Organic Matter: Achieving the Best Possible Soil Conditions for Grass Seed
One of the most common questions we receive here at Nature’s Seed has to do with preparing soil for seeding, and how to maintain soil quality after that. I like these questions; in fact I’m glad that folks are asking about this since it shows a good understanding of what it takes to produce and maintain a lush, healthy lawn. Too many times soil conditions are overlooked, or even damaged, by first-time homeowners in their rush to complete their house. Yet soils are a crucial component in how successful a lawn will ultimately turn out. Grass seed, no matter how high the quality, has a hard time reaching its full potential in nutrient-poor, compacted soil. Even well established lawns can begin to grow weak over time if soil quality isn't properly maintained. By taking a little time and consideration you can save yourself a lot of money, water, and frustration by improving and amending your soils into the optimal conditions found in a natural setting. By this I mean conditions found in a natural grassland ecosystem prior to humans disturbing it.
Organic Matter vs. Organic Material
The first step to preparing the soil for planting grass seed is to consider the amount of organic matter found in the soil. Organic matter is perhaps the most important, yet misunderstood aspect of soil improvement. There is a big difference between organic matter and organic material. Organic material, such as grass clippings, leaves, manure, or dead plants is all material that has not yet become organic matter. This material first needs to decompose into humus which can then become available as nutrients for the grass. During this process only around 10% of the original organic material will become usable humus. In a natural grassland setting there is a very high level of organic matter due to centuries of dead grass and roots decomposing in it. When we begin to plant lawn seed in soils that have never supported grass life, we can run into issues. A simple soil test will let you know how much organic matter is present in your soil and how much you’ll need to add. These are available with the help from your local Cooperative Extension service.
There are many ways of adding this organic matter back into your soil even after your lawn has been established, although it is a gradual process. The easiest way is by applying an organic fertilizer such as our Slow-Release Maintenance Fertilizer. This fertilizer is part of a new generation of environmentally friendly organic based fertilizers. While traditional fertilizers supply plant growth nutrients, they do not supply the organic matter required to maintain quality growth. On the other hand, this fertilizer will restore usable organic matter back into your nutrient-starved soils.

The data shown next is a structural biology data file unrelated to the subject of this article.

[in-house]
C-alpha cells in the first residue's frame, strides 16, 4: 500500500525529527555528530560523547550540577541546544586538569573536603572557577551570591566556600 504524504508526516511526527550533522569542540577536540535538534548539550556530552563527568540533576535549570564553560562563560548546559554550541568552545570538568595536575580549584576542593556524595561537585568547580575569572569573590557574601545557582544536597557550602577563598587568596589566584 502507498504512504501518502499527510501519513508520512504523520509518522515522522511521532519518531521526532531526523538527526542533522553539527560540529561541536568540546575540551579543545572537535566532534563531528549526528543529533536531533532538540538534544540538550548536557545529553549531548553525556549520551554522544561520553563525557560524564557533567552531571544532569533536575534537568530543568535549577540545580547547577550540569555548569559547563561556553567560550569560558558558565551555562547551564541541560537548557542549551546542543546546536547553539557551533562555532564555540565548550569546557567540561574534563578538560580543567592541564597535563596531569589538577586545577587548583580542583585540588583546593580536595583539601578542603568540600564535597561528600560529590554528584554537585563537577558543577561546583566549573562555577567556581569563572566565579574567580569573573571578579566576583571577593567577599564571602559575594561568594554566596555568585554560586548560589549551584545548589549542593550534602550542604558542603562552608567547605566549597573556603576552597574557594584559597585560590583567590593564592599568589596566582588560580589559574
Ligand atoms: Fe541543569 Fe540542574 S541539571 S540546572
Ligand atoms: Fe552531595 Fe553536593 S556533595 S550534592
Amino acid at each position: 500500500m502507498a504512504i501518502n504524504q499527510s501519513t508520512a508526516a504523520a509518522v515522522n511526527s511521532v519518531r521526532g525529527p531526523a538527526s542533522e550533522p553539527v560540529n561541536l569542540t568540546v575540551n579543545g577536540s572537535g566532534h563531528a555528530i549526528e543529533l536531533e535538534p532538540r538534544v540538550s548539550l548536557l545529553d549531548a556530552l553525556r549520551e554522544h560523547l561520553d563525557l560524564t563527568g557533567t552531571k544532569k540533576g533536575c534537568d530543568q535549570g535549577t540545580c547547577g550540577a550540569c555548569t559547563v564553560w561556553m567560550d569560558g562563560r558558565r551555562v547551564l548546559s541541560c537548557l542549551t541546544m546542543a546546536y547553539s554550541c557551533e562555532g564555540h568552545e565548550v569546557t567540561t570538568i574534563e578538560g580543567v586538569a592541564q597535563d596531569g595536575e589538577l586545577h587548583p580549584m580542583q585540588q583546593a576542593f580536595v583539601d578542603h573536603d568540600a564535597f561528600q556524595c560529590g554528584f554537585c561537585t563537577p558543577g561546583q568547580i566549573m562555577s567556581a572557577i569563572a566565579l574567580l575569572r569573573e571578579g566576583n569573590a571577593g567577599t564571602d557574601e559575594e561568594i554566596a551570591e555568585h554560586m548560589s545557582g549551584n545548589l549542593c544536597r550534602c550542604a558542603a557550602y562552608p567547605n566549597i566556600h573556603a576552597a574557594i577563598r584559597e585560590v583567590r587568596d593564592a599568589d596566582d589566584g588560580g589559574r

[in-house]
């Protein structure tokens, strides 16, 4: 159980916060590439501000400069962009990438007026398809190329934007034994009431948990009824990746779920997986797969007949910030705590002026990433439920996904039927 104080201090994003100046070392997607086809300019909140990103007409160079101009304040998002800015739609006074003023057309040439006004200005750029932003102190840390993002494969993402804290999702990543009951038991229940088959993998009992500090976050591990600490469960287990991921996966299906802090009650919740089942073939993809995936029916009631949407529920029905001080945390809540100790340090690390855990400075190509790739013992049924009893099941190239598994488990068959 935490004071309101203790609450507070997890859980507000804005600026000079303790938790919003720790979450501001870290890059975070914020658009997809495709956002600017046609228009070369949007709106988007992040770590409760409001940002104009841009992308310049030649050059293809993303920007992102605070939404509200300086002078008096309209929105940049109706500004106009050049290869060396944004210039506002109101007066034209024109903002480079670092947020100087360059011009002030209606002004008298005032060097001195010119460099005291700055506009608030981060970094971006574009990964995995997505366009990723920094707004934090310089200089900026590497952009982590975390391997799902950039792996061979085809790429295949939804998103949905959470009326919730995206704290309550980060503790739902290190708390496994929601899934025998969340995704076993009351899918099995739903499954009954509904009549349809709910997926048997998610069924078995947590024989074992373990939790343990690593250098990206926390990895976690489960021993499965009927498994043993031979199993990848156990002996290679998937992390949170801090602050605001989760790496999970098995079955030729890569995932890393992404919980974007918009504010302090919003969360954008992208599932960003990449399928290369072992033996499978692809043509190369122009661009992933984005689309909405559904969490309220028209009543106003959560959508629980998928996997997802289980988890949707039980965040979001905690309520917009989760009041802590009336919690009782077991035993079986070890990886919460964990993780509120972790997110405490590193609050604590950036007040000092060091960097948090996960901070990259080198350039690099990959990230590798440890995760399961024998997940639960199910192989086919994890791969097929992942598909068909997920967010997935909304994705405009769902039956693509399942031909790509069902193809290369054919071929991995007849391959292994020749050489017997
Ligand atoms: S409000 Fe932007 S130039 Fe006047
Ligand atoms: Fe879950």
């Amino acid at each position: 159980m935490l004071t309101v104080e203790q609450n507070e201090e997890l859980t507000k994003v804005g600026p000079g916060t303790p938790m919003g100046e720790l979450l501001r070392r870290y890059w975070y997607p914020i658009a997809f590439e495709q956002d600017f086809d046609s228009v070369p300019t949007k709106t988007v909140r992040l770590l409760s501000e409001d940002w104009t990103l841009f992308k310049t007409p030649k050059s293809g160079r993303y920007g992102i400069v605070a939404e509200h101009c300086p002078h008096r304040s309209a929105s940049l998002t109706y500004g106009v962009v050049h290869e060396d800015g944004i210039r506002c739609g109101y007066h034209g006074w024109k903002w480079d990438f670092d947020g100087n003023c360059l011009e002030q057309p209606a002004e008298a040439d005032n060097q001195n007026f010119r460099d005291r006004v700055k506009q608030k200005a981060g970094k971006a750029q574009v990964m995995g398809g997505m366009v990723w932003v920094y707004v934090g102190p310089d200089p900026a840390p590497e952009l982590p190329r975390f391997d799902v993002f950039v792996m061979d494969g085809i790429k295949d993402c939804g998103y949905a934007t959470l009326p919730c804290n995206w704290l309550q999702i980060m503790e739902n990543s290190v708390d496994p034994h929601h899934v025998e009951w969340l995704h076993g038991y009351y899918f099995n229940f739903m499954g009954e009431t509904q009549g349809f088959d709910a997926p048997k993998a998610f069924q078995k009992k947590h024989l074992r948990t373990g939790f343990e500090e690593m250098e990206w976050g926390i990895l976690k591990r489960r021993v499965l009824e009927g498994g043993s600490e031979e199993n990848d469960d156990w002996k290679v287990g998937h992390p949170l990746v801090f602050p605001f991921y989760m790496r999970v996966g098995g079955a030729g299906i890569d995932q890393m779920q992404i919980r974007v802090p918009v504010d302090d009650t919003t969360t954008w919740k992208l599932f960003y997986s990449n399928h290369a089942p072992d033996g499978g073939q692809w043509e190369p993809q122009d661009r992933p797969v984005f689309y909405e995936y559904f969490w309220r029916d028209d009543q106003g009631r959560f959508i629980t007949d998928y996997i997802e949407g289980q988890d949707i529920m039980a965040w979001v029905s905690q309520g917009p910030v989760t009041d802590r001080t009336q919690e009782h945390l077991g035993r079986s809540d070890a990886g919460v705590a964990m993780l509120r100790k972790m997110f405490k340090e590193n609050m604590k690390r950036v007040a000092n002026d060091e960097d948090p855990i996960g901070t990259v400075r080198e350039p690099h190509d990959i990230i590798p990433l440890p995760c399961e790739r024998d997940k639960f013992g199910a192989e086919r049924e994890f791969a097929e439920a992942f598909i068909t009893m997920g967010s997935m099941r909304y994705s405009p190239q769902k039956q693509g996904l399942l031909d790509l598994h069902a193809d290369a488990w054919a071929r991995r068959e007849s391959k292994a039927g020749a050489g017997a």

Producing Your Own Organic Matter
Using a compost bin is another common and inexpensive way of producing organic matter. After the compost (organic material) has decomposed to the point of becoming rich humus, place the organic matter into a compost shredder and spread it evenly throughout your lawn. The compost shredder should chop up the material into even smaller pieces that can be more easily absorbed into the soil and won’t pile on top of the grass. If the matter is small enough already, you can skip the shredder. Avoid spreading more than ½ inch of compost on your lawn at one time. Adding anymore will begin to damage your grass. For even better results, be sure to aerate your lawn first to get the compost down where it will do the most good.
Another simple way of adding organic matter back into the soil over time is by mulching your grass clippings instead of removing them. This mimics the natural process of a grassland ecosystem where grass grows, dies, returns to the soil, decomposes and feeds the grass around it.
Organic Matter Improves Water-Holding Capacity and Soil Structure
Adding organic matter back into your soil will also increase water-holding capacity. You can think of organic matter like little sponges, soaking up moisture and releasing it back into the roots of the grass. This is especially important in areas of the country that experience seasonal drought as water-holding capacity determines irrigation requirements. Along with this water reducing benefit, the very structure of the soil begins to improve. Soils that have experienced compaction due to construction or heavy traffic throughout the years usually have poor permeability. Permeability is how well water spreads throughout a soil. As organic matter is added to soils permeability improves and so does the soil’s ability to hold water.
By analyzing the state of your soil prior to planting grass seed, or by adding organic matter back into an already established lawn, you can give your grass the best possible conditions to product a thriving, healthy, water-efficient lawn.